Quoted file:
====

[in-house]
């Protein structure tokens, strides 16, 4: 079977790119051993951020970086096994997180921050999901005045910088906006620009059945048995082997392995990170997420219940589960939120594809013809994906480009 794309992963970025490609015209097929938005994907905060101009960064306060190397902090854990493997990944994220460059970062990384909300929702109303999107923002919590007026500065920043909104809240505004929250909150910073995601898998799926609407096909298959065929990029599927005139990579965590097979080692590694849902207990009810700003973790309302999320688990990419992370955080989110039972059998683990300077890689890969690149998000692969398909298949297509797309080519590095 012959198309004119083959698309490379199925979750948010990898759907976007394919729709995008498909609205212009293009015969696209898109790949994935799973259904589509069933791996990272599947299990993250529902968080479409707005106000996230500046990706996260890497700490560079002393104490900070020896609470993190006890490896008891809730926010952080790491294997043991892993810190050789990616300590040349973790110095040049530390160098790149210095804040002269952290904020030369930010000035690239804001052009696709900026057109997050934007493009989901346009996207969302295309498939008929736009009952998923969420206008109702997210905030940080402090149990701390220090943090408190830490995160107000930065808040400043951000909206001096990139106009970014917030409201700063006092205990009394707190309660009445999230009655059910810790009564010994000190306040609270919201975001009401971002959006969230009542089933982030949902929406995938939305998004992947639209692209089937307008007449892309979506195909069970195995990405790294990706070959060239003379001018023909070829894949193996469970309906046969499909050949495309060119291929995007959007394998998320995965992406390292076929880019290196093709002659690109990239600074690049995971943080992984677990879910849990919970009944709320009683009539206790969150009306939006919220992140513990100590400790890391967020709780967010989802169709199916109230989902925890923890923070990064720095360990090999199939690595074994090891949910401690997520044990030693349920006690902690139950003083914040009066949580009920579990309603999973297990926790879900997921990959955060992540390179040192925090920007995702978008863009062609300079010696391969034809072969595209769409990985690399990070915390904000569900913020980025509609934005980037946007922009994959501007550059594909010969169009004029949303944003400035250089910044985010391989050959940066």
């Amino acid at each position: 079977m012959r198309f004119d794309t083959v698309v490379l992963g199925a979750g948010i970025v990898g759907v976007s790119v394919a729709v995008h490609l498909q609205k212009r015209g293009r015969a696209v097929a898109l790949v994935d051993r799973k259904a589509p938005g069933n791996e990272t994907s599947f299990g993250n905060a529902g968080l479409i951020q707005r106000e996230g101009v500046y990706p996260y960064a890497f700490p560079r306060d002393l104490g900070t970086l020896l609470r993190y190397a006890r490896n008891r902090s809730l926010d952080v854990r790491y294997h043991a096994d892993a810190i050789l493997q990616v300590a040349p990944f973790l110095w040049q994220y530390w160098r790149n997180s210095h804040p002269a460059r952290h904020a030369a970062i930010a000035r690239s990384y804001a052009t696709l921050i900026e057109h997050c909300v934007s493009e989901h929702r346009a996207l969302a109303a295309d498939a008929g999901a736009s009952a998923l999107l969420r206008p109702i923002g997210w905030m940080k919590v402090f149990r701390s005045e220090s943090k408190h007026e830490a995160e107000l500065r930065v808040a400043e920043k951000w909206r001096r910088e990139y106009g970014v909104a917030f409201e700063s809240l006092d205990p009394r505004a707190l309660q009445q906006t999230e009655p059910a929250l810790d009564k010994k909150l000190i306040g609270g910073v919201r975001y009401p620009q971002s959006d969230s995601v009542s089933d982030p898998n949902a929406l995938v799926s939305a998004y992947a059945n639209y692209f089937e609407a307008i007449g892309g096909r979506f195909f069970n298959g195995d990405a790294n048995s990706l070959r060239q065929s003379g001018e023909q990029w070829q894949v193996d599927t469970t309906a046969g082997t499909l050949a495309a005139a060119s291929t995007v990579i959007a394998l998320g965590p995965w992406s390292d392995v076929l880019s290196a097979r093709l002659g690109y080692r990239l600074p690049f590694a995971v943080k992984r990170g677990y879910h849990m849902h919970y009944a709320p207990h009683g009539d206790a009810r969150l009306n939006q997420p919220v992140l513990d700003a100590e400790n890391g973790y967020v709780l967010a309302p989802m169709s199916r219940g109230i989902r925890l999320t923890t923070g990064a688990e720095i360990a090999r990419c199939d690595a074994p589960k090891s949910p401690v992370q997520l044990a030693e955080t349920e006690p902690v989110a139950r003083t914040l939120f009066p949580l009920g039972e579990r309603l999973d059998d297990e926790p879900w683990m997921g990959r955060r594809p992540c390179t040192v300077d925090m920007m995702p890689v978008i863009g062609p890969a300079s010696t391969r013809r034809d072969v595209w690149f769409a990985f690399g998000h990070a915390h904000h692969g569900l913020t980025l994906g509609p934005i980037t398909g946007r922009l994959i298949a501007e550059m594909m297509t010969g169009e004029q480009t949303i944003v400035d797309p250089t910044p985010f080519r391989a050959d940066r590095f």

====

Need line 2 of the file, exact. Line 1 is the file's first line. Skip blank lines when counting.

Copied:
């Protein structure tokens, strides 16, 4: 079977790119051993951020970086096994997180921050999901005045910088906006620009059945048995082997392995990170997420219940589960939120594809013809994906480009 794309992963970025490609015209097929938005994907905060101009960064306060190397902090854990493997990944994220460059970062990384909300929702109303999107923002919590007026500065920043909104809240505004929250909150910073995601898998799926609407096909298959065929990029599927005139990579965590097979080692590694849902207990009810700003973790309302999320688990990419992370955080989110039972059998683990300077890689890969690149998000692969398909298949297509797309080519590095 012959198309004119083959698309490379199925979750948010990898759907976007394919729709995008498909609205212009293009015969696209898109790949994935799973259904589509069933791996990272599947299990993250529902968080479409707005106000996230500046990706996260890497700490560079002393104490900070020896609470993190006890490896008891809730926010952080790491294997043991892993810190050789990616300590040349973790110095040049530390160098790149210095804040002269952290904020030369930010000035690239804001052009696709900026057109997050934007493009989901346009996207969302295309498939008929736009009952998923969420206008109702997210905030940080402090149990701390220090943090408190830490995160107000930065808040400043951000909206001096990139106009970014917030409201700063006092205990009394707190309660009445999230009655059910810790009564010994000190306040609270919201975001009401971002959006969230009542089933982030949902929406995938939305998004992947639209692209089937307008007449892309979506195909069970195995990405790294990706070959060239003379001018023909070829894949193996469970309906046969499909050949495309060119291929995007959007394998998320995965992406390292076929880019290196093709002659690109990239600074690049995971943080992984677990879910849990919970009944709320009683009539206790969150009306939006919220992140513990100590400790890391967020709780967010989802169709199916109230989902925890923890923070990064720095360990090999199939690595074994090891949910401690997520044990030693349920006690902690139950003083914040009066949580009920579990309603999973297990926790879900997921990959955060992540390179040192925090920007995702978008863009062609300079010696391969034809072969595209769409990985690399990070915390904000569900913020980025509609934005980037946007922009994959501007550059594909010969169009004029949303944003400035250089910044985010391989050959940066």